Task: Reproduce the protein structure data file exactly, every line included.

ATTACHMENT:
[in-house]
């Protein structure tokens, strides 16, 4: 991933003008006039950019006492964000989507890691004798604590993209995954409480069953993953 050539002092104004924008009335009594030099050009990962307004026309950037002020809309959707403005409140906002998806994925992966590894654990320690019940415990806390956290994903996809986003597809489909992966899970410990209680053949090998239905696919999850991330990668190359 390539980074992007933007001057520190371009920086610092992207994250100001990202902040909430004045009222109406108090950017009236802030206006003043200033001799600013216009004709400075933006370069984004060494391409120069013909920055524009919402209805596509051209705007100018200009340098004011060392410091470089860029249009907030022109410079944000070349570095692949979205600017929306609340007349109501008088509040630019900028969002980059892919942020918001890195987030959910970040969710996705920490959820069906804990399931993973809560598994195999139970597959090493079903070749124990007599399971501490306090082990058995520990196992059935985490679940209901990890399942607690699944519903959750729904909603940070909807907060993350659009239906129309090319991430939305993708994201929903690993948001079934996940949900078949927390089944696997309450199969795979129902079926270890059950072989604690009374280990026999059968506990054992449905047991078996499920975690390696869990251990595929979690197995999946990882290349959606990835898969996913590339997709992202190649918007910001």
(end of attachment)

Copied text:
[in-house]
């Protein structure tokens, strides 16, 4: 991933003008006039950019006492964000989507890691004798604590993209995954409480069953993953 050539002092104004924008009335009594030099050009990962307004026309950037002020809309959707403005409140906002998806994925992966590894654990320690019940415990806390956290994903996809986003597809489909992966899970410990209680053949090998239905696919999850991330990668190359 390539980074992007933007001057520190371009920086610092992207994250100001990202902040909430004045009222109406108090950017009236802030206006003043200033001799600013216009004709400075933006370069984004060494391409120069013909920055524009919402209805596509051209705007100018200009340098004011060392410091470089860029249009907030022109410079944000070349570095692949979205600017929306609340007349109501008088509040630019900028969002980059892919942020918001890195987030959910970040969710996705920490959820069906804990399931993973809560598994195999139970597959090493079903070749124990007599399971501490306090082990058995520990196992059935985490679940209901990890399942607690699944519903959750729904909603940070909807907060993350659009239906129309090319991430939305993708994201929903690993948001079934996940949900078949927390089944696997309450199969795979129902079926270890059950072989604690009374280990026999059968506990054992449905047991078996499920975690390696869990251990595929979690197995999946990882290349959606990835898969996913590339997709992202190649918007910001």